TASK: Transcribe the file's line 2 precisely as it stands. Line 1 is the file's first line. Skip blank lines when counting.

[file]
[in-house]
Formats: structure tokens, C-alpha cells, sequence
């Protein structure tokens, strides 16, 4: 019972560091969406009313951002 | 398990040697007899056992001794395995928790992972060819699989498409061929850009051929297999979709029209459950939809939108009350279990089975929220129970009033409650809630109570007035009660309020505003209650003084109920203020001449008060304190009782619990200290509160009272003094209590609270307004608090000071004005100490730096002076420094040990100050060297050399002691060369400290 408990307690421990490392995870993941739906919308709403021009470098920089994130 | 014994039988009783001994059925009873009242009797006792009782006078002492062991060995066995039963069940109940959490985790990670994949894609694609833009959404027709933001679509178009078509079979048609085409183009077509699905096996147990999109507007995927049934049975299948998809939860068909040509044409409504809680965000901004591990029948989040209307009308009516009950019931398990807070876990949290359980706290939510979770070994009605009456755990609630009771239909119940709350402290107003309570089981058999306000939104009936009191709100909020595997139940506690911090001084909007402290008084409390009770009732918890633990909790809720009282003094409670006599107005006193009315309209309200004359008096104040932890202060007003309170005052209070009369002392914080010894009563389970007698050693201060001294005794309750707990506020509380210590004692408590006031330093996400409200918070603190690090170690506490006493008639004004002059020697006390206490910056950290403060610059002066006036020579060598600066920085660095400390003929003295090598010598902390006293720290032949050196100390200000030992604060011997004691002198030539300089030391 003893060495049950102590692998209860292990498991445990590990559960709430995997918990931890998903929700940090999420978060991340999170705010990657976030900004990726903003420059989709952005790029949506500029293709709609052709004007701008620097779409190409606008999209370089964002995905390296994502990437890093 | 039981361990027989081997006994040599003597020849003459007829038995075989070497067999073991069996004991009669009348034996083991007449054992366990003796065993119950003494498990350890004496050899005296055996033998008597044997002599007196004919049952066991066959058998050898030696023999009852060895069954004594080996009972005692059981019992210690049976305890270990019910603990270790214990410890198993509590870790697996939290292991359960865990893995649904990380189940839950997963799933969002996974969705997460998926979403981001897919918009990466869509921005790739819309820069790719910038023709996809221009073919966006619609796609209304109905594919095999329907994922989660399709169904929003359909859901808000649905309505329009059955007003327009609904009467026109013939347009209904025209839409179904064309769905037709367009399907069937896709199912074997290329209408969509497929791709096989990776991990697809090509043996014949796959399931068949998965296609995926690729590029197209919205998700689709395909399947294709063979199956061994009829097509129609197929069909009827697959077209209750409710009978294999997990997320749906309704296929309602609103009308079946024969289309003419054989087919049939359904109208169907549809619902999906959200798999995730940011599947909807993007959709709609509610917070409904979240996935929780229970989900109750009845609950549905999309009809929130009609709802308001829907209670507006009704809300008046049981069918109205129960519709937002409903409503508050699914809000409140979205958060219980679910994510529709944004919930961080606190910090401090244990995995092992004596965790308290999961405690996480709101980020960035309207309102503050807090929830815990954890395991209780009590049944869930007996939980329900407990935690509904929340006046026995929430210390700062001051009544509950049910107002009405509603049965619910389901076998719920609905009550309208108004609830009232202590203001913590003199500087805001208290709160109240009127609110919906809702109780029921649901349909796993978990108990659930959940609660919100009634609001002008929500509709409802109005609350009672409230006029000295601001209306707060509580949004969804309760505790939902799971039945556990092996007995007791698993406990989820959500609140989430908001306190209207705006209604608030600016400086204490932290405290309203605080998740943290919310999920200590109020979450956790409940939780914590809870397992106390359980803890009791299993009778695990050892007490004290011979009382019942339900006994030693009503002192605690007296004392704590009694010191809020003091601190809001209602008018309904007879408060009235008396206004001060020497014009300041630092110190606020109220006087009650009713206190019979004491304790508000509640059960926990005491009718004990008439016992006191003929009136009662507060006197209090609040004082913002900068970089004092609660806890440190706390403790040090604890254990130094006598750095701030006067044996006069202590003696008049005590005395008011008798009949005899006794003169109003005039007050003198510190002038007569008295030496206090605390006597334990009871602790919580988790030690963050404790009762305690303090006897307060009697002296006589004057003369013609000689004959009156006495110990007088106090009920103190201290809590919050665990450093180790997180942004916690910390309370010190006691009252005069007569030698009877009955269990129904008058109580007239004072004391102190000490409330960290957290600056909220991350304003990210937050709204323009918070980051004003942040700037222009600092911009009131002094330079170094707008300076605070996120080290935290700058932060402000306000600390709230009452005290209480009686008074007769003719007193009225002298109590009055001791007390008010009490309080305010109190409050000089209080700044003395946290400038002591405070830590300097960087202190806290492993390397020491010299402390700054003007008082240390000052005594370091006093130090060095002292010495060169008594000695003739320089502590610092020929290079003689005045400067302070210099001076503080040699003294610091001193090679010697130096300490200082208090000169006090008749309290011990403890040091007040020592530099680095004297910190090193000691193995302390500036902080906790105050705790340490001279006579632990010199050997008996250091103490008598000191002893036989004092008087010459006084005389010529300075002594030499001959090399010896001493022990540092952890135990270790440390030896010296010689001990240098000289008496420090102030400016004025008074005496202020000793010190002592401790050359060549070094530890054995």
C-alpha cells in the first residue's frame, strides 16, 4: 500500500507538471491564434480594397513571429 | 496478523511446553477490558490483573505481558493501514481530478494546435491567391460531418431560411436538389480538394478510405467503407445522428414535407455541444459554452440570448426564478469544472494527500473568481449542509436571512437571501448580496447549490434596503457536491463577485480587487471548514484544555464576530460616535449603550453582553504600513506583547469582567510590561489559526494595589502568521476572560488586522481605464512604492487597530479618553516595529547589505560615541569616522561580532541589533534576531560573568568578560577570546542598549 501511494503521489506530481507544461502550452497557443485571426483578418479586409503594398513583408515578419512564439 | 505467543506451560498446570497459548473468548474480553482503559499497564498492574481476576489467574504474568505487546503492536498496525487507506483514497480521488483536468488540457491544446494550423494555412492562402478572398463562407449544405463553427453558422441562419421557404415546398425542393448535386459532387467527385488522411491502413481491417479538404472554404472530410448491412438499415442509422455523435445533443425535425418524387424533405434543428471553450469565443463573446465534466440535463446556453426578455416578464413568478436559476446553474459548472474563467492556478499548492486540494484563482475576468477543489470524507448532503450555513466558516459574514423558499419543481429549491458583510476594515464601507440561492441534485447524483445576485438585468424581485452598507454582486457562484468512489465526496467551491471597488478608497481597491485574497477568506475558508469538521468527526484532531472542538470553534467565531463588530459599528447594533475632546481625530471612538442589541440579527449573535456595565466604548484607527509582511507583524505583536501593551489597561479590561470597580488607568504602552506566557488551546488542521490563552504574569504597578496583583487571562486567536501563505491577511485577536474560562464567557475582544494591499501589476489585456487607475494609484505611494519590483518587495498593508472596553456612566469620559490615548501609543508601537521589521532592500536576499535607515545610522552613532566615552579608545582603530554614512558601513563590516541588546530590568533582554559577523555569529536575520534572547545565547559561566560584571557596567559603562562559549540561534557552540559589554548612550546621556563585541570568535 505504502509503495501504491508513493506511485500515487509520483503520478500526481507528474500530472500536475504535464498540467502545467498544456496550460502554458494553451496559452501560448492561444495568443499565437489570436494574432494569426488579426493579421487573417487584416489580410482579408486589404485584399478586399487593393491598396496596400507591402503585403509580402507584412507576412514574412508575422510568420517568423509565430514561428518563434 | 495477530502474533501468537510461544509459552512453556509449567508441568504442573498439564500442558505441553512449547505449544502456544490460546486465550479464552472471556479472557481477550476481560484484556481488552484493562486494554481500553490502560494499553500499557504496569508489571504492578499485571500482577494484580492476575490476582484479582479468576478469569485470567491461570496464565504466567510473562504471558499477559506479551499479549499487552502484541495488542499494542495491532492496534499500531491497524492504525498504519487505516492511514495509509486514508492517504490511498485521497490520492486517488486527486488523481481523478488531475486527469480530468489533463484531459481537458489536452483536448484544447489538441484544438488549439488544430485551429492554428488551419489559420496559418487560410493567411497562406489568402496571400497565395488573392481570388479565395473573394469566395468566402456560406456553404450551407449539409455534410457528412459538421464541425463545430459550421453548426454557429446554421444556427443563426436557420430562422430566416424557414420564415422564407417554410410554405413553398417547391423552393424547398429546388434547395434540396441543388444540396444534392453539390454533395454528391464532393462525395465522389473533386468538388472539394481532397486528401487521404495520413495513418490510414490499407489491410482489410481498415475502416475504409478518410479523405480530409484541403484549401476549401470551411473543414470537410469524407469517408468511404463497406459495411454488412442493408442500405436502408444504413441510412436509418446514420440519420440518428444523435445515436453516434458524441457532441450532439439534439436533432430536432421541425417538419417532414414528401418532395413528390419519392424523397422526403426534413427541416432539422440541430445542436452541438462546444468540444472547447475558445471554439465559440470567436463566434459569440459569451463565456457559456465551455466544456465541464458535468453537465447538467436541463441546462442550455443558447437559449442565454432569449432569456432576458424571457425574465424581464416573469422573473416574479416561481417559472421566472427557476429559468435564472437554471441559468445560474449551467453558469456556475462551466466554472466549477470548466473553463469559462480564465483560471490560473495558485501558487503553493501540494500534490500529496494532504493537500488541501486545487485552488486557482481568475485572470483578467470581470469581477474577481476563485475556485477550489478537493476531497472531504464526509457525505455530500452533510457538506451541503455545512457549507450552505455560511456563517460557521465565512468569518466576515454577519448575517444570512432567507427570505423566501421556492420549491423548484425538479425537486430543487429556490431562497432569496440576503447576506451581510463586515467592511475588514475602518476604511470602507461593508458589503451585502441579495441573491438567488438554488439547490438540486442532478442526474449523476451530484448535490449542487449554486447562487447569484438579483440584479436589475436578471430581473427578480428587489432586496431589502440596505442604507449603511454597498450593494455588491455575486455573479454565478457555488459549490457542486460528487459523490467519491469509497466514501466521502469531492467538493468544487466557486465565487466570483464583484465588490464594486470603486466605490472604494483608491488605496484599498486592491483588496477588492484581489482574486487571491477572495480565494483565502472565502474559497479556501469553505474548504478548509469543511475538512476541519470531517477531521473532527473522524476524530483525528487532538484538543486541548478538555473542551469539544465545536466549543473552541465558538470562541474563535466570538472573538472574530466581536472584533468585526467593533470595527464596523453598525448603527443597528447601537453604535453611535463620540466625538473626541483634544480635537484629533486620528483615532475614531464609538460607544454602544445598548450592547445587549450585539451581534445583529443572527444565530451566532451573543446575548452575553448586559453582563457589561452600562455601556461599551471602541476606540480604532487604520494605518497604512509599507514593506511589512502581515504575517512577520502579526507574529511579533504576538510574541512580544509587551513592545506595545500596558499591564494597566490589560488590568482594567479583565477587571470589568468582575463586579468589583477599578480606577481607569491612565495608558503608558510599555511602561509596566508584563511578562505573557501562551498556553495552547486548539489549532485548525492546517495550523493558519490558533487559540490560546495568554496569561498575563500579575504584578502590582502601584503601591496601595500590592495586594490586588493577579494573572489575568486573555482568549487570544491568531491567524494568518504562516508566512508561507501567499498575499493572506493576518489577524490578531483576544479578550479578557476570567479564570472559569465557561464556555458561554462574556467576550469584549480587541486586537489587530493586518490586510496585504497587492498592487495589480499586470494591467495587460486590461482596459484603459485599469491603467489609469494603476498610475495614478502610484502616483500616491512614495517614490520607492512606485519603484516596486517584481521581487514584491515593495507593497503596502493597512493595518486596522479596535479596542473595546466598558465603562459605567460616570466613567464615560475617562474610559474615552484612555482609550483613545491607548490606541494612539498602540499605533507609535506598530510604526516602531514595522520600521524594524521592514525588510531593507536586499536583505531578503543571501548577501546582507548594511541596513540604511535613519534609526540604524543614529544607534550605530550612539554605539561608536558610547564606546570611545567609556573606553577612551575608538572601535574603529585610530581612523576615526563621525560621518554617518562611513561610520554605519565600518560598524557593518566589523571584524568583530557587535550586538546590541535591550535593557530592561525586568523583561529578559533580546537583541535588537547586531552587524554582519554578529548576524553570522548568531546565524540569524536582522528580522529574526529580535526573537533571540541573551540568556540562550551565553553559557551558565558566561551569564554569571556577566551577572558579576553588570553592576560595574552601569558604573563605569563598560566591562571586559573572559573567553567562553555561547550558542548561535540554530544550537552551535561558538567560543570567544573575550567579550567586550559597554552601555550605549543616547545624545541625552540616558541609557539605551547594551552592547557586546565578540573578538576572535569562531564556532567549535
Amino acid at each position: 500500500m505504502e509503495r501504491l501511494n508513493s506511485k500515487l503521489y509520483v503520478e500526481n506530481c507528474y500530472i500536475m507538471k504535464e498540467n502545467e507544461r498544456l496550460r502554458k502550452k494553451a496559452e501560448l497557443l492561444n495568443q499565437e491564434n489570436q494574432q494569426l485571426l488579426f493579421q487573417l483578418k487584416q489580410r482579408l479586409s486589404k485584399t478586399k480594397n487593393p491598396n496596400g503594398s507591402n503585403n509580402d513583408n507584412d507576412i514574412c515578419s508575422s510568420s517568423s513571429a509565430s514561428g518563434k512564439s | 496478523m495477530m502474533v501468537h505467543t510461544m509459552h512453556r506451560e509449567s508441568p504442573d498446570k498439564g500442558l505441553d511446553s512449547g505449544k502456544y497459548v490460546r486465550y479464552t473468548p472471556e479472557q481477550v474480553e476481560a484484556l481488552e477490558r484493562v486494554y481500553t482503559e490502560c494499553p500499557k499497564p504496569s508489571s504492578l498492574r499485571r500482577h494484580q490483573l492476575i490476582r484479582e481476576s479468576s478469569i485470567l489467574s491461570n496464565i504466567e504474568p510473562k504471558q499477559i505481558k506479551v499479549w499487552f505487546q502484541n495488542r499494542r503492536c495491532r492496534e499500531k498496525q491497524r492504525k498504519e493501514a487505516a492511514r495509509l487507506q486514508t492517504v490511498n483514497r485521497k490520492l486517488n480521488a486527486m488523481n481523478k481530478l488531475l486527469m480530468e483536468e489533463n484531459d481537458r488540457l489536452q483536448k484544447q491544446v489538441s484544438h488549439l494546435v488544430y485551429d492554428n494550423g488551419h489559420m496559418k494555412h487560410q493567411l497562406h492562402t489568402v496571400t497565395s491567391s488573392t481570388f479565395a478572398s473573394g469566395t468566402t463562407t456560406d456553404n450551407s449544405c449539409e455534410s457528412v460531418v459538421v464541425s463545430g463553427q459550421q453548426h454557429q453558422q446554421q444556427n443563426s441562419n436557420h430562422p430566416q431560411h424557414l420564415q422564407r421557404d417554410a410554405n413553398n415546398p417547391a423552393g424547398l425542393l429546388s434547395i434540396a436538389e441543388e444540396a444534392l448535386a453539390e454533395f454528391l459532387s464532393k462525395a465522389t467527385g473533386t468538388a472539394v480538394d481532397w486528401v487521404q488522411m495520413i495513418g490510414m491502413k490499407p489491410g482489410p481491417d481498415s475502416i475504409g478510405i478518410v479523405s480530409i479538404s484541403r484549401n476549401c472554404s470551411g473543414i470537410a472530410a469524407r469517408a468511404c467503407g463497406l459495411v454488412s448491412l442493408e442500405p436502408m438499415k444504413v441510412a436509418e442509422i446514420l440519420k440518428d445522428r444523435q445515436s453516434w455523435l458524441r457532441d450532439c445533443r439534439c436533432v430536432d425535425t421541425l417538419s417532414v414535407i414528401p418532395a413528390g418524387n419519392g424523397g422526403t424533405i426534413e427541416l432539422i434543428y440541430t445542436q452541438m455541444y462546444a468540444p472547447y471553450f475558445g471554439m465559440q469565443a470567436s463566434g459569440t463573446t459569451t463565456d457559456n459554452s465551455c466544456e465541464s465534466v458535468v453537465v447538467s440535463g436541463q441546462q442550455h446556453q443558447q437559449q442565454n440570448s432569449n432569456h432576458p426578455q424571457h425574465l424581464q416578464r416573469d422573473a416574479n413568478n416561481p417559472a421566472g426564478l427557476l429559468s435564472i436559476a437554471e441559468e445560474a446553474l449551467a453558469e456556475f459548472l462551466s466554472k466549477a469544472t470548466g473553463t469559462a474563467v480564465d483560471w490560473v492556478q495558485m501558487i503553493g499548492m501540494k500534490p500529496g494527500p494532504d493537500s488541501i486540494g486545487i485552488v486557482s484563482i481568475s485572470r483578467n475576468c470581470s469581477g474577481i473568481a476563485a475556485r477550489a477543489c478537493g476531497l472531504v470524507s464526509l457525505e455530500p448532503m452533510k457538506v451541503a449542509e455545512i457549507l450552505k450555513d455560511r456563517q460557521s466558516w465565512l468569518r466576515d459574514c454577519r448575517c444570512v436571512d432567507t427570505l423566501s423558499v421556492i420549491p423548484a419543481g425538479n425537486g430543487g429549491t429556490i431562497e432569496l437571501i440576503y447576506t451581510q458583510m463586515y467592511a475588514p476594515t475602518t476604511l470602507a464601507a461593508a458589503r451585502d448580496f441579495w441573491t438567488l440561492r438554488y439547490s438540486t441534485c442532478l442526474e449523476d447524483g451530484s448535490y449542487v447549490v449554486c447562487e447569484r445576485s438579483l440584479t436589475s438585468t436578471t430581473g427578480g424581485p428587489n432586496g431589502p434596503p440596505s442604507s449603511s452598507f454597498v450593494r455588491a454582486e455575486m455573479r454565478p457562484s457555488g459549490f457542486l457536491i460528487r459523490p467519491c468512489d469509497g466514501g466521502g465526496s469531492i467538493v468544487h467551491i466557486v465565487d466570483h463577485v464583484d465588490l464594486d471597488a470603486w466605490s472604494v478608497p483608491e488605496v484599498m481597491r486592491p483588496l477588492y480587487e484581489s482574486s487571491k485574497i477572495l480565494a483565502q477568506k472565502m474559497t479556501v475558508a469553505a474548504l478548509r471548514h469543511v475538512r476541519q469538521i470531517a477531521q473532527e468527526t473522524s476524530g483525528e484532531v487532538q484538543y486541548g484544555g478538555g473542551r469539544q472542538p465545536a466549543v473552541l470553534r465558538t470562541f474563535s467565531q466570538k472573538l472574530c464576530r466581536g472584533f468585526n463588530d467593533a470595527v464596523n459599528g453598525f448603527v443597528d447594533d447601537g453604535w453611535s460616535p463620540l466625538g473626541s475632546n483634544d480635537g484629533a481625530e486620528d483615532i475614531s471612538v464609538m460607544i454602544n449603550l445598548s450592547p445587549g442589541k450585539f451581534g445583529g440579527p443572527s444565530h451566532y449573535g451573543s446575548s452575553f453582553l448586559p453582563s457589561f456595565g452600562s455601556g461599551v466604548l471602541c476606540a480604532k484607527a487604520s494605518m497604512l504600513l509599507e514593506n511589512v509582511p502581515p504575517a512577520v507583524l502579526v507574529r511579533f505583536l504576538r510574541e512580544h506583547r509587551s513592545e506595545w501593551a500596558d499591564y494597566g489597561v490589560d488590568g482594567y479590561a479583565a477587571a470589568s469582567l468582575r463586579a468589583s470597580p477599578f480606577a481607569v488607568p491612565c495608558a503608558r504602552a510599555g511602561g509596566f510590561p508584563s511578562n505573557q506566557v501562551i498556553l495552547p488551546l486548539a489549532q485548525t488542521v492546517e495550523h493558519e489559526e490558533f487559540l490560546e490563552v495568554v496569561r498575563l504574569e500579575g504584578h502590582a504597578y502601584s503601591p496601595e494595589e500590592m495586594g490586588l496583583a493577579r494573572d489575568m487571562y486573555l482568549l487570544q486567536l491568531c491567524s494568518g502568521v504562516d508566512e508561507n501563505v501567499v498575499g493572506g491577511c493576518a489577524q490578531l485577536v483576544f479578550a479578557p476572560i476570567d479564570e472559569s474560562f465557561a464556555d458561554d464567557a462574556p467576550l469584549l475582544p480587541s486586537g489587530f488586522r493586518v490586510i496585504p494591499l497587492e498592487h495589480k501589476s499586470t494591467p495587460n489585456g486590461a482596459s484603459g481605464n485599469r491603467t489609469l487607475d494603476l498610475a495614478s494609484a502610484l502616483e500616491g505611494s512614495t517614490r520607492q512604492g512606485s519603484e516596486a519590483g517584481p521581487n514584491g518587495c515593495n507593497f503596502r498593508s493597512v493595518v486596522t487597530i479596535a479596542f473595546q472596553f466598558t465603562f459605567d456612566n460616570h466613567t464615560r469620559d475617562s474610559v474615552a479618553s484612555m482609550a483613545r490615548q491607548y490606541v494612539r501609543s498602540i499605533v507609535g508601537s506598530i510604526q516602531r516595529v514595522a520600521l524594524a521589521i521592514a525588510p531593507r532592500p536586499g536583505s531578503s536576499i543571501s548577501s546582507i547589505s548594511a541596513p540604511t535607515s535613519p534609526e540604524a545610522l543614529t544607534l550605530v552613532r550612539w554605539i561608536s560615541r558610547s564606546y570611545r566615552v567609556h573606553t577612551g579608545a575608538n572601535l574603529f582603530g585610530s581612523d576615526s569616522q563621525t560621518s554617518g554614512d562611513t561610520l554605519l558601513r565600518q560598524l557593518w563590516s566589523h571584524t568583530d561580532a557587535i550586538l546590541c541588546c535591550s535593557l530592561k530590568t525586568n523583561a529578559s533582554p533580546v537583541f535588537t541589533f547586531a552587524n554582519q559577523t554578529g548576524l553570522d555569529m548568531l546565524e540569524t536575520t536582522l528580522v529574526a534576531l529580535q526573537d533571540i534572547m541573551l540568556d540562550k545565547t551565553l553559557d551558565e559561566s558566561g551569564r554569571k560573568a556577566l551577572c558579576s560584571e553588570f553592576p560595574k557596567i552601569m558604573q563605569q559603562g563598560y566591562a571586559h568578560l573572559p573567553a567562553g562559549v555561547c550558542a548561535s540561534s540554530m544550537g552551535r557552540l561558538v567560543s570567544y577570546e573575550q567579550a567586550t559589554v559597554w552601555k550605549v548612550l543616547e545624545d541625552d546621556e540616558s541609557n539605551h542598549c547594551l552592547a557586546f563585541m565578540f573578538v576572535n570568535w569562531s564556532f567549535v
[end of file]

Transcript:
Formats: structure tokens, C-alpha cells, sequence